• In very warm weather, if you are not near an air conditioner—try wetting your compression garment to keep your body temperature down and your limb cool. However, don’t keep it wet too long, because bacteria are lurking and you could get an infection.
  • If your arm is wrapped in compression bandaging and you are around water – get a clear plastic umbrella bag to wear on your arm to protect the bandaging. These disposable bags are sometimes found in the foyer of big department stores like Walmart or Target for your wet umbrellas. Saran wrap also works well, as do veterinarian gloves – which can be purchased at vet supply stores or farming stores.
  • Many people find that the tedious task of rolling their compression bandages is made easier with a handy tool. However the cost of bandage rollers varies with different suppliers, and can be quite high. However, they can also be purchased at any decent tack store (horse store) for a lot less. Leg wraps are used all the time on competition horses and they use rollers to keep them neat, but they are a great tool for lymphedema sufferers as well.
  • Instead of throwing out those old, stretched out compression sleeves or stockings – why not mark them as your backup supply to use when you are gardening, swimming, painting etc. You can wear them on top of your new compression garments to give you extra compression and protect them. Another option is to wear two older compression garments on top of each other – for added support and to extend their wear.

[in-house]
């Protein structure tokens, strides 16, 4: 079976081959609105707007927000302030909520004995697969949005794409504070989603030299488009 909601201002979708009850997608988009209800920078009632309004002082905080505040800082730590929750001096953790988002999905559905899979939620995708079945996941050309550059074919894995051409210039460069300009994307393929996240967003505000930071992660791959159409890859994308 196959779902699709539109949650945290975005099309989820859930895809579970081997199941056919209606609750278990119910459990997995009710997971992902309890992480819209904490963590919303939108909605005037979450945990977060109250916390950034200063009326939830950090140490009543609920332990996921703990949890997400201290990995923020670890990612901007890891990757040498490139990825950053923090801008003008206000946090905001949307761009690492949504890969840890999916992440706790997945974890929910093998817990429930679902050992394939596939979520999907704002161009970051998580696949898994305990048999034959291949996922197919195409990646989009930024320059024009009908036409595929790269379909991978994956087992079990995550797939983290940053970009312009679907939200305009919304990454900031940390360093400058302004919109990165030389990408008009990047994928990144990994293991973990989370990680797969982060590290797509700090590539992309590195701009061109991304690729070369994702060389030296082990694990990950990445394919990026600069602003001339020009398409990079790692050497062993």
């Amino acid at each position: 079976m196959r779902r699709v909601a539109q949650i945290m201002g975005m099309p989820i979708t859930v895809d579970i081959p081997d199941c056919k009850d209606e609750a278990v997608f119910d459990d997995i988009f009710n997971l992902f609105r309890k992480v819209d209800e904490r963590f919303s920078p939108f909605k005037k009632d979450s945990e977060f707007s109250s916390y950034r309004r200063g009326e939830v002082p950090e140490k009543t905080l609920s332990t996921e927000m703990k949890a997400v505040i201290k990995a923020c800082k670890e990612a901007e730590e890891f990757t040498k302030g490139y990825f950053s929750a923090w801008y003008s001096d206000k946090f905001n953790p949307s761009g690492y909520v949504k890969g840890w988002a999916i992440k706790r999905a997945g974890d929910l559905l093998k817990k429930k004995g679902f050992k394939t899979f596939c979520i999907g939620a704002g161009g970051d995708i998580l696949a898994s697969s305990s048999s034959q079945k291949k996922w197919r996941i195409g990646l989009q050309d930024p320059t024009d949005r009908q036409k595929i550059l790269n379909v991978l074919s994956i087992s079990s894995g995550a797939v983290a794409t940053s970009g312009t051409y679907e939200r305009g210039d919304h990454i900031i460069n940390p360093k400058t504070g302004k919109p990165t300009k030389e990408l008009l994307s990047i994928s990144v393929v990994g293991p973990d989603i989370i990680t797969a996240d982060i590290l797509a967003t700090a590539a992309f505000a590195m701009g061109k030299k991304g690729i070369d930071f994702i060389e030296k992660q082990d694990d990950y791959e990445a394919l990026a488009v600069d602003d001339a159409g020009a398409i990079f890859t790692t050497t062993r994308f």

• Compression bandaging material can be very sticky and clinging to clothes. A great tip is to wear an old pair of pantyhose on top so clothes will slide easily over the bandaging.
  • Having trouble donning and doffing your compression garments? If you have problems putting on or taking off your compression stockings, contact your garment authorizer or vendor. They may suggest stocking aids to help you, or a family member may have to assist you. Wear rubber gloves when putting on or taking off the garments, and keeping your finger/toenails trimmed can help to prevent tearing or holes. There are many donning aids. Check the fall 2012 issue of Pathways for a description of the various tools that can help you.
  • If you struggle to keep your compression garments pulled up, there is an adhesive lotion or glue available to help them stick to your skin. The lotion comes in a roll-on tube. The best method for applying it is in vertical stripes around the top band on your garment, rather than horizontally or otherwise. Ask your compression fitter about this glue.